Thank you to Partner Netgalley for sharing an e-book copy of this uplifting children's book, Who is My Neighbor? by Amy-Jill Levine and Sandy Eisenberg Sasso, illustrated by Denise Turu.
This is a touching story about the Blues and the Yellows, two groups who are homogenous and a bit xenophobic and prone to bias against the other group until the unlikely mixing of a Yellow (Lemon) and a Blue (Midnight Blue). Lemon and Midnight Blue discover that despite everything they have been told by their neighbors in their respective color groups, things are not what they appear.
When Midnight Blue gets hurt and gets help from Lemon (after being ignored by two members of his Blue group), he discovers that the Yellow world is one of kindness and compassion that is totally different from the way Yellows had been described to him by his Blue community. Lemon, who takes Midnight Blue to her doctor and shares her snack, discovers that Midnight Blue is also kind and gracious. After their encounter, Lemon and Midnight Blue become and remain friends. Seeing them together teaches the neighborhoods that their biases and stereotypes are all wrong, and the two communities change their ways to come together.
This is a sweet, hopeful story that very clearly parallels real life struggles that people have as they encounter others who are different from them (or avoid those others simply because of ignorance and fear). I read it with my four year old, who loved it because of the way that Lemon helped Midnight Blue and because of the way they all came together in the end. She quickly drew connections to skin color and languages, and she mentioned the prejudice that we've read about in other books and how wrong that is.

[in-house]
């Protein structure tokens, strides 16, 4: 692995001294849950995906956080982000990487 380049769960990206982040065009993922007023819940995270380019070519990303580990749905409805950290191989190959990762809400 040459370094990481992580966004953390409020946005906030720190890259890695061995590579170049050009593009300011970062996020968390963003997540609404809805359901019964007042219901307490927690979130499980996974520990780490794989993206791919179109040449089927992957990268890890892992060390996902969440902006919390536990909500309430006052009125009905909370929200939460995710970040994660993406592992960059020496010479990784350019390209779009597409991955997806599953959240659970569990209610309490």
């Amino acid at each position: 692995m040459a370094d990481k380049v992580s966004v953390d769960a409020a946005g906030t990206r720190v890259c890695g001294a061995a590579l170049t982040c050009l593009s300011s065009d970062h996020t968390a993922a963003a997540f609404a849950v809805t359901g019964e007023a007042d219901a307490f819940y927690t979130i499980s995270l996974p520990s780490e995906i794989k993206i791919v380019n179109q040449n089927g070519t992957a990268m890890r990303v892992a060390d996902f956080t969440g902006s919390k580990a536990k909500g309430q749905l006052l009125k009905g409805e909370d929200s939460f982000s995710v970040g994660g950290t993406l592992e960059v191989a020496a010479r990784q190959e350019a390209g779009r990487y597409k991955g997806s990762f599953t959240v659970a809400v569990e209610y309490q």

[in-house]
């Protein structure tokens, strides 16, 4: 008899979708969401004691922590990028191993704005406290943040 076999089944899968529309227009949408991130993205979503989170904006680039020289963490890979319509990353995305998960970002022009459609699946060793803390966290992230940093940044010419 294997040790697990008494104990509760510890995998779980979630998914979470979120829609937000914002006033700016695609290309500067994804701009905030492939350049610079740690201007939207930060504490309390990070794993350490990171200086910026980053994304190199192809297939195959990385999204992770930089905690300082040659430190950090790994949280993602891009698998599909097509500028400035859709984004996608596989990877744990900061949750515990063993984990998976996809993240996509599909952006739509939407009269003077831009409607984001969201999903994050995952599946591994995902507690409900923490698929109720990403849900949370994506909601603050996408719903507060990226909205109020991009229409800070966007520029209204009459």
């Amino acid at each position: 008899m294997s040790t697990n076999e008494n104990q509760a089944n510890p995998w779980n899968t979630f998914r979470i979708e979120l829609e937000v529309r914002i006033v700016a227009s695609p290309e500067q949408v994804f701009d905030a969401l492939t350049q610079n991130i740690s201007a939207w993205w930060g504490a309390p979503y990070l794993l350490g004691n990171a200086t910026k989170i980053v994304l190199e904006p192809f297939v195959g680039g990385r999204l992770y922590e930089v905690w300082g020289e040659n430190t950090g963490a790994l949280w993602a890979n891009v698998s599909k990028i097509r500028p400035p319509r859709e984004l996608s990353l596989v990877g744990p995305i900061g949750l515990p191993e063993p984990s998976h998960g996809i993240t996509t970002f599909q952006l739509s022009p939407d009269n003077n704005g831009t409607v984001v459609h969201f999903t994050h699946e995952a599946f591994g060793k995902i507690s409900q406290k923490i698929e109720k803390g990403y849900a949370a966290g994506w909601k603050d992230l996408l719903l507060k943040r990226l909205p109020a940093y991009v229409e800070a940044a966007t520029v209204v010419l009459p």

This is a great children's book with an important message about acceptance and compassion and not accepting that things have to be the way they have always been.
K. Ashley Dickson-Ellison is a former high school English teacher (who is now an instructional technology teacher) interested in exploring the integration of trending young adult literature into the English classroom experience. Ashley is also a member of the podcast Unabridged; check out the podcast site below.
Please note: All ideas and opinions are my own and do not represent my current or past employers.
© K. Ashley Dickson and Teaching the Apocalypse 2019. Unauthorized use and/or duplication of this material without written permission from this blog’s author is strictly prohibited. Excerpts and links may be used, provided that full and clear credit is given to K. Ashley Dickson and Teaching the Apocalypse with appropriate and specific direction to the original content. All thoughts and ideas are the author's and do not represent any employer.